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[bug #41781] Provide a fast fail path when a target is compromized durin

From: Paul D. Smith
Subject: [bug #41781] Provide a fast fail path when a target is compromized during a parallel build
Date: Wed, 05 Mar 2014 18:00:23 +0000
User-agent: Mozilla/5.0 (X11; Linux x86_64) AppleWebKit/537.36 (KHTML, like Gecko) Chrome/33.0.1750.146 Safari/537.36

Update of bug #41781 (project make):

             Assigned to:                    None => psmith                 
           Triage Status:                    None => Medium Effort          


Follow-up Comment #1:

There's some confusion in the reading material you mention, and in the bug
report, about how GNU make actually works.

It's not true that enabling parallel builds will magically turn on the -k
(keep-going) flag and that it can't be turned off.  Make with parallel builds
enabled, and without -k, handles failed builds in exactly the same way that it
would otherwise: it stops building things "as soon as it can".

When a parallel make instance detects a failed build then it will not start
any new jobs and it will wait for all the currently-running parallel jobs to
complete, then it will exit with an error code.  Make doesn't try to kill any
running jobs, it waits for them to finish: killing jobs can lead to corrupted
builds if the recipe doesn't expect to be killed (arguably this is a bug in
the recipe since the user could always use CTRL-C but nevertheless it's not
expected that make will kill things).

The problem you're seeing likely happens because you are using recursive make
instances.  Suppose you have a makefile which runs three recursive instances
of make.  You start it with -j2, so you have make instance A (the top one)
spawning instance B and C (the children).  The third recursive make instance
is not started (yet) because there are only 2 jobs slots available.

Now say that during the run of make instance B a job fails.  In that case,
instance B detects that a failure happened and it won't start any new jobs and
it will exit with an error as soon as all currently running jobs _it started_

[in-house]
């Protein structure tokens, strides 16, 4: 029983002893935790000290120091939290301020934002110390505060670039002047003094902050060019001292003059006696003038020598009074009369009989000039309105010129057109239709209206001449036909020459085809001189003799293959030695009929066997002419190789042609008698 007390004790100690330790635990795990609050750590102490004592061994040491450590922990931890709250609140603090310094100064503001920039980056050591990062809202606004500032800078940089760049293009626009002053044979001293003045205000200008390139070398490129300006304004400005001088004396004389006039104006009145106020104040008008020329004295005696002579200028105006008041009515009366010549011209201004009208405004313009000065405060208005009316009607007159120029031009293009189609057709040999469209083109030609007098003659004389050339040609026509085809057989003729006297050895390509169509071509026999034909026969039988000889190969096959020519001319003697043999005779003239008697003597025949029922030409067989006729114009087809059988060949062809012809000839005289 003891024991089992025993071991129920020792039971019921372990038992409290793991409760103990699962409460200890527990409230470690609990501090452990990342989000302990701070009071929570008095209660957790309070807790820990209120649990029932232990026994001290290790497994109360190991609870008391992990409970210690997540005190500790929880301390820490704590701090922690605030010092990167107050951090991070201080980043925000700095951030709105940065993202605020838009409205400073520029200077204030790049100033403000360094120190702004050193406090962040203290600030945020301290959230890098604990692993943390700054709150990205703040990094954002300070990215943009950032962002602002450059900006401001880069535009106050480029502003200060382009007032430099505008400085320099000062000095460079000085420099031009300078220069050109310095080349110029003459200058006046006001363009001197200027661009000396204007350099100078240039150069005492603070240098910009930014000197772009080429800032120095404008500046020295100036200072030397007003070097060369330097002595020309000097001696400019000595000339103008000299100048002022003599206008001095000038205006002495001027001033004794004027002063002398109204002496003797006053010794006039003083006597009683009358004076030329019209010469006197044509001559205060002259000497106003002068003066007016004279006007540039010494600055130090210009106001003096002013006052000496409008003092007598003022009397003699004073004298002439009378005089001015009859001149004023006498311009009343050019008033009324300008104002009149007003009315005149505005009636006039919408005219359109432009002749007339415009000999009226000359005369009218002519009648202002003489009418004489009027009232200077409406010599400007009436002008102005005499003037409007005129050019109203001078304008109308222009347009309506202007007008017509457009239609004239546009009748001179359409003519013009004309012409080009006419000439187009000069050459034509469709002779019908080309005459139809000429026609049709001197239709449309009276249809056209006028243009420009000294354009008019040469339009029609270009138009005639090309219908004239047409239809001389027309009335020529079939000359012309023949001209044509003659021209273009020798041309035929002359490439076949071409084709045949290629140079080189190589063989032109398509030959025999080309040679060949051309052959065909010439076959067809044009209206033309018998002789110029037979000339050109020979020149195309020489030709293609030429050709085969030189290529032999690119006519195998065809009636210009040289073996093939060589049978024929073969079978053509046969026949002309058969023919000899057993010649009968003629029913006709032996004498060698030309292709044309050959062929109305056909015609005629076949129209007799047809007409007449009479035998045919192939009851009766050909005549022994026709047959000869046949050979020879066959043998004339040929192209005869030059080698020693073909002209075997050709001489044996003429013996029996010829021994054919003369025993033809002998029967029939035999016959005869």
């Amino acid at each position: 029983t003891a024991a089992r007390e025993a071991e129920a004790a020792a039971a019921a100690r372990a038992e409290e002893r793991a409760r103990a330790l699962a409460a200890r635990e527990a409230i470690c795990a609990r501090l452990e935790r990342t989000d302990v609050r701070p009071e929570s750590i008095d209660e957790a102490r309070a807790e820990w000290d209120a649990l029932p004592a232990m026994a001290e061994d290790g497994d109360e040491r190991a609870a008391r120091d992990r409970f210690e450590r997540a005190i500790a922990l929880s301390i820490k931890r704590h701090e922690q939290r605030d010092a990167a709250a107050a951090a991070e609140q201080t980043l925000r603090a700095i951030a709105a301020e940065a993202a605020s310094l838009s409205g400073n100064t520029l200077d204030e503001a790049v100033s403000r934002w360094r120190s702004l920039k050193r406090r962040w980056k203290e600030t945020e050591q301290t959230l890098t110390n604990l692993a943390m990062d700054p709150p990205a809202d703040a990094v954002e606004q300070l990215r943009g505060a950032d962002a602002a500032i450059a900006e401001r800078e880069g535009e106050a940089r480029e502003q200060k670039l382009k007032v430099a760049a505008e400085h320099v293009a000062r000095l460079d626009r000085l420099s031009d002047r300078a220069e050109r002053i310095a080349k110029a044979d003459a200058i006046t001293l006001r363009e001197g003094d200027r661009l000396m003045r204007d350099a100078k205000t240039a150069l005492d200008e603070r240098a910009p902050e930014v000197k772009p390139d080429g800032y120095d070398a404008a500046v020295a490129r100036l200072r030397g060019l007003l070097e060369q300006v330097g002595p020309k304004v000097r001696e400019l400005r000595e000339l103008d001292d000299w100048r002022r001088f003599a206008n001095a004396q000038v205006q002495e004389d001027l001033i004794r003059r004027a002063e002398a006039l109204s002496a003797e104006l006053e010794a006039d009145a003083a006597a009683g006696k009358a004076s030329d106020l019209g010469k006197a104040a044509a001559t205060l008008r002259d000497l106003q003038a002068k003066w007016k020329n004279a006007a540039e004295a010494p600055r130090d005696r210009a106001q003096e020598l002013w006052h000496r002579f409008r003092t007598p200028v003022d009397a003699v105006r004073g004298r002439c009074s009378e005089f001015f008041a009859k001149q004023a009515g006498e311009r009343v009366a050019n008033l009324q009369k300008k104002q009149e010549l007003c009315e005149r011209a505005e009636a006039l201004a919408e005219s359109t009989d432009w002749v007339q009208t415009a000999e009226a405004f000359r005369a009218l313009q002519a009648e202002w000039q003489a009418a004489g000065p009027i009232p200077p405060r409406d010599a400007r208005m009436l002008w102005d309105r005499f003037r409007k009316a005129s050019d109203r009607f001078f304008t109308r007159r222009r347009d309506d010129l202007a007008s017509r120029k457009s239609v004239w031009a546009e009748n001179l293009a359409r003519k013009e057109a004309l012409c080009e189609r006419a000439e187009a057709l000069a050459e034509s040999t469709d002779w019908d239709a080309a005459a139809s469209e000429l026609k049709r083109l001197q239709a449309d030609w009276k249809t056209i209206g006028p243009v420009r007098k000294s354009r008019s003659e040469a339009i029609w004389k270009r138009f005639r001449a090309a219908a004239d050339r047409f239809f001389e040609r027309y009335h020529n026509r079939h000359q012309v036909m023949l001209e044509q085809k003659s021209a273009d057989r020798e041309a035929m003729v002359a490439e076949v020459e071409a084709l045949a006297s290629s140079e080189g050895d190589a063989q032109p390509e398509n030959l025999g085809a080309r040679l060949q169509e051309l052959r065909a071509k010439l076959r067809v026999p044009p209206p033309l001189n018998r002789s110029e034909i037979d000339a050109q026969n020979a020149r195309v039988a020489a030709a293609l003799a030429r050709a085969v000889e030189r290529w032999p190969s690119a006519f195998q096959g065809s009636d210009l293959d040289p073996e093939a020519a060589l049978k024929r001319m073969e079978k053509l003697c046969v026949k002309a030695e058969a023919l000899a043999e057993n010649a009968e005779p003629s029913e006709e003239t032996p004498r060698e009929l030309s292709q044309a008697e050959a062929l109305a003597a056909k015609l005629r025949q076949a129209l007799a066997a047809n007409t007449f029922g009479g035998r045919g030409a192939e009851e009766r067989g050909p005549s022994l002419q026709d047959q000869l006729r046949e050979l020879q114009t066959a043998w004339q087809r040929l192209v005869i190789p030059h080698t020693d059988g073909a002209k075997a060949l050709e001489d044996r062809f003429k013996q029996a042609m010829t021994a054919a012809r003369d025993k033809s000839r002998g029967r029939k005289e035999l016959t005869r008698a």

are completed.  When B exits with an error, instance A (the root) sees the
failure and it won't start up the final recursive make at all.  However,
already-running make instance C has no idea that B saw an error so C keeps
building all its targets as usual, then exits.

If you have a large amount of parallelism and a recursive make environment,
then you can get a large number of directories building happily along, unaware
that one of their siblings has detected an error.

I've been thinking about this problem (which is not really the point of the
patch you mention: that patch allows some finite number, less than "all" which
is what you get with -k, errors to be ignored).

I think the right solution is that when a make instance gets an error, it
notifies all the other make instances about the error.  I think the right way
to do that is to start putting back a different token into the jobserver
queue, which means "error detected".  Then when other make instances get that
token they'll know one of their siblings had an error and they can stop
building.  This means that make will still not kill any existing jobs that are
running, but it won't start any new ones either, even in recursive

The big open question is, if a make instance detects that some other make
instance failed and so it wants to stop early, what should its exit code be? 
I think it must exit with an error code, even though it, itself, did not
detect any error, because it didn't completely build its target; we have to
signal that to the parent in case the parent is relying on that for further
processing.  On the other hand that means you'll get a list of error messages
for all the recursive make invocations, which might be unpleasant.


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